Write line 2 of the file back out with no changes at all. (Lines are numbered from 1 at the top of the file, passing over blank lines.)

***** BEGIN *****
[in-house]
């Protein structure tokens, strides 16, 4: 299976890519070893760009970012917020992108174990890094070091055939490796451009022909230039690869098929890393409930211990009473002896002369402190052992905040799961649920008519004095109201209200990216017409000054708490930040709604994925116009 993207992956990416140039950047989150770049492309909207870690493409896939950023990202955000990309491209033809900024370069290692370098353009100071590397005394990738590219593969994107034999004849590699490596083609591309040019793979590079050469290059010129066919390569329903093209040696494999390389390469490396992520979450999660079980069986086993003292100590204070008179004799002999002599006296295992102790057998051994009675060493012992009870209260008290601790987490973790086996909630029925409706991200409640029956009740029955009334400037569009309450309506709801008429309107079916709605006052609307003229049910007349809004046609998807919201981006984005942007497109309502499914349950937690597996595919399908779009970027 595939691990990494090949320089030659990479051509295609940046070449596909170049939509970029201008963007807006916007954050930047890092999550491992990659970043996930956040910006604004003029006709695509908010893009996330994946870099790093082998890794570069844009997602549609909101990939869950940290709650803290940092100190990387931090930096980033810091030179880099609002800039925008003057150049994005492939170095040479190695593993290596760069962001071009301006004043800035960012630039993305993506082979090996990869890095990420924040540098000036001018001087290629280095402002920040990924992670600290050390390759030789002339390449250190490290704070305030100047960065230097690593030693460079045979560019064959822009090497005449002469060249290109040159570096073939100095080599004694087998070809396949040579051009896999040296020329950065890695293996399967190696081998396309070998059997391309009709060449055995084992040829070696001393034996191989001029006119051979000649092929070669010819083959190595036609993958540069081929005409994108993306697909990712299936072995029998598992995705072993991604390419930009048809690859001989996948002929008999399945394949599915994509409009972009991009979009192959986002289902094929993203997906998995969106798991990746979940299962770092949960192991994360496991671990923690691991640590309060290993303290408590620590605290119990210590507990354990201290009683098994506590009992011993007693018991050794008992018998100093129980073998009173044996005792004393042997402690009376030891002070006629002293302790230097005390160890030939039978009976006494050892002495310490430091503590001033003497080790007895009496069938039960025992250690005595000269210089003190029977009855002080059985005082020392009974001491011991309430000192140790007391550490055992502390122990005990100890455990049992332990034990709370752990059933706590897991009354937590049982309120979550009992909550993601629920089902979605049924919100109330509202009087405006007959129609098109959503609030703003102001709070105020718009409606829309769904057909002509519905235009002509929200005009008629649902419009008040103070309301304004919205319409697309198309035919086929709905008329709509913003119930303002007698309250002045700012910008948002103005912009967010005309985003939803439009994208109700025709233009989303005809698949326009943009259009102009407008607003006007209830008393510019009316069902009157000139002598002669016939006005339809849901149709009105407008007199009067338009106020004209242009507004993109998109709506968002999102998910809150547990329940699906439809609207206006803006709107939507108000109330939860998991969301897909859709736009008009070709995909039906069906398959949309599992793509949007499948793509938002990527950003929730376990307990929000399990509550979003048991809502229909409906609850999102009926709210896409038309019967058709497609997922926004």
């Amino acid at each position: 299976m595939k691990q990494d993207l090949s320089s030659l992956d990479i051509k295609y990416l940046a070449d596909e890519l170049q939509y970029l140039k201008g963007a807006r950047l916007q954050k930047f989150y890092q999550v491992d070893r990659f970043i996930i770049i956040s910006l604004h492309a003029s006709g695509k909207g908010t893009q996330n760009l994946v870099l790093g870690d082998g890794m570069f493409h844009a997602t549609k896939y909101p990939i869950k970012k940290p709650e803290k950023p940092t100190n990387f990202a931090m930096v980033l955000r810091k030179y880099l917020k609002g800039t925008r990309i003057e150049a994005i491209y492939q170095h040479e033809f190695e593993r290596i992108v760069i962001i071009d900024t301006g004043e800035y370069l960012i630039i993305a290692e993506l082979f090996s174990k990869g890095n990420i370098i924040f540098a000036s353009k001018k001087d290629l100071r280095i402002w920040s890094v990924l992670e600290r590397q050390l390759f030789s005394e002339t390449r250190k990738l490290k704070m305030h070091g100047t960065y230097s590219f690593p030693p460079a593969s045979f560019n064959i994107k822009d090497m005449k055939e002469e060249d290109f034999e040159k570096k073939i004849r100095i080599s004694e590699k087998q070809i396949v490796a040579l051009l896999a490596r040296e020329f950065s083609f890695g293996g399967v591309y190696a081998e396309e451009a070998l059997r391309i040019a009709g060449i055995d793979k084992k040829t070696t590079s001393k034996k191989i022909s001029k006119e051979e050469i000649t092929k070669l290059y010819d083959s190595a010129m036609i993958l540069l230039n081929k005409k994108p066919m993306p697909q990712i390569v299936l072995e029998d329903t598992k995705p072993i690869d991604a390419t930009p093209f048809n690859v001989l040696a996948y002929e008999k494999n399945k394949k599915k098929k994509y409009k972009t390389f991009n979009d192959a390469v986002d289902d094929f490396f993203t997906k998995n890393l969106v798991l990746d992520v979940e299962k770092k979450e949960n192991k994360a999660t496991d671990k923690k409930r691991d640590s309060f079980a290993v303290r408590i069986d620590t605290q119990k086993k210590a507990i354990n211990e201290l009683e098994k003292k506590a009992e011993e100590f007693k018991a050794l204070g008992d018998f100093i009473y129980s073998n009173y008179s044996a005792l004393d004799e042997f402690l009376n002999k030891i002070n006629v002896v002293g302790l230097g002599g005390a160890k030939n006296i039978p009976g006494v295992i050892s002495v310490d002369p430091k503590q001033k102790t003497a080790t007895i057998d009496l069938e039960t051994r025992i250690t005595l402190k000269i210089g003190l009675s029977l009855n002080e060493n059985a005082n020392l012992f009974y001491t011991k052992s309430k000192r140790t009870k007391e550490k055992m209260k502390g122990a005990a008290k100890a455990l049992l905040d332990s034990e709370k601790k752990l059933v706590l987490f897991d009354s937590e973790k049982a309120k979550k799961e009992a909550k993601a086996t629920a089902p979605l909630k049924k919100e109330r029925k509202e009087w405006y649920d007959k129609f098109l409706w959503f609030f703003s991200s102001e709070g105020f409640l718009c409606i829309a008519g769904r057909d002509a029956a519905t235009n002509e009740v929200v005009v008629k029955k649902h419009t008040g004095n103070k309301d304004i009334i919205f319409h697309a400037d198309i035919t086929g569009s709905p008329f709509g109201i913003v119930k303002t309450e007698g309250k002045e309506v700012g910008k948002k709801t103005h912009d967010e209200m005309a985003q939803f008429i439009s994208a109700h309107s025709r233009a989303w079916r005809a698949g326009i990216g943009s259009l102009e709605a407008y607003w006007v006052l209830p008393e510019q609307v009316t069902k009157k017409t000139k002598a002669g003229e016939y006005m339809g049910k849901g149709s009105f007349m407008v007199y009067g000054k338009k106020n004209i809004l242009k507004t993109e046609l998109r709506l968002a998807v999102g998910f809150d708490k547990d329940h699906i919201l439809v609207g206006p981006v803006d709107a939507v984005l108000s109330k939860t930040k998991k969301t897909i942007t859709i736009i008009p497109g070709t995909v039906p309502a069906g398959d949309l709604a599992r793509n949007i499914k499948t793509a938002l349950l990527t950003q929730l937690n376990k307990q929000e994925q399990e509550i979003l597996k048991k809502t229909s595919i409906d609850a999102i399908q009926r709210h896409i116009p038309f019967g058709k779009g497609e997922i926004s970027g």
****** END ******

């Protein structure tokens, strides 16, 4: 299976890519070893760009970012917020992108174990890094070091055939490796451009022909230039690869098929890393409930211990009473002896002369402190052992905040799961649920008519004095109201209200990216017409000054708490930040709604994925116009 993207992956990416140039950047989150770049492309909207870690493409896939950023990202955000990309491209033809900024370069290692370098353009100071590397005394990738590219593969994107034999004849590699490596083609591309040019793979590079050469290059010129066919390569329903093209040696494999390389390469490396992520979450999660079980069986086993003292100590204070008179004799002999002599006296295992102790057998051994009675060493012992009870209260008290601790987490973790086996909630029925409706991200409640029956009740029955009334400037569009309450309506709801008429309107079916709605006052609307003229049910007349809004046609998807919201981006984005942007497109309502499914349950937690597996595919399908779009970027 595939691990990494090949320089030659990479051509295609940046070449596909170049939509970029201008963007807006916007954050930047890092999550491992990659970043996930956040910006604004003029006709695509908010893009996330994946870099790093082998890794570069844009997602549609909101990939869950940290709650803290940092100190990387931090930096980033810091030179880099609002800039925008003057150049994005492939170095040479190695593993290596760069962001071009301006004043800035960012630039993305993506082979090996990869890095990420924040540098000036001018001087290629280095402002920040990924992670600290050390390759030789002339390449250190490290704070305030100047960065230097690593030693460079045979560019064959822009090497005449002469060249290109040159570096073939100095080599004694087998070809396949040579051009896999040296020329950065890695293996399967190696081998396309070998059997391309009709060449055995084992040829070696001393034996191989001029006119051979000649092929070669010819083959190595036609993958540069081929005409994108993306697909990712299936072995029998598992995705072993991604390419930009048809690859001989996948002929008999399945394949599915994509409009972009991009979009192959986002289902094929993203997906998995969106798991990746979940299962770092949960192991994360496991671990923690691991640590309060290993303290408590620590605290119990210590507990354990201290009683098994506590009992011993007693018991050794008992018998100093129980073998009173044996005792004393042997402690009376030891002070006629002293302790230097005390160890030939039978009976006494050892002495310490430091503590001033003497080790007895009496069938039960025992250690005595000269210089003190029977009855002080059985005082020392009974001491011991309430000192140790007391550490055992502390122990005990100890455990049992332990034990709370752990059933706590897991009354937590049982309120979550009992909550993601629920089902979605049924919100109330509202009087405006007959129609098109959503609030703003102001709070105020718009409606829309769904057909002509519905235009002509929200005009008629649902419009008040103070309301304004919205319409697309198309035919086929709905008329709509913003119930303002007698309250002045700012910008948002103005912009967010005309985003939803439009994208109700025709233009989303005809698949326009943009259009102009407008607003006007209830008393510019009316069902009157000139002598002669016939006005339809849901149709009105407008007199009067338009106020004209242009507004993109998109709506968002999102998910809150547990329940699906439809609207206006803006709107939507108000109330939860998991969301897909859709736009008009070709995909039906069906398959949309599992793509949007499948793509938002990527950003929730376990307990929000399990509550979003048991809502229909409906609850999102009926709210896409038309019967058709497609997922926004």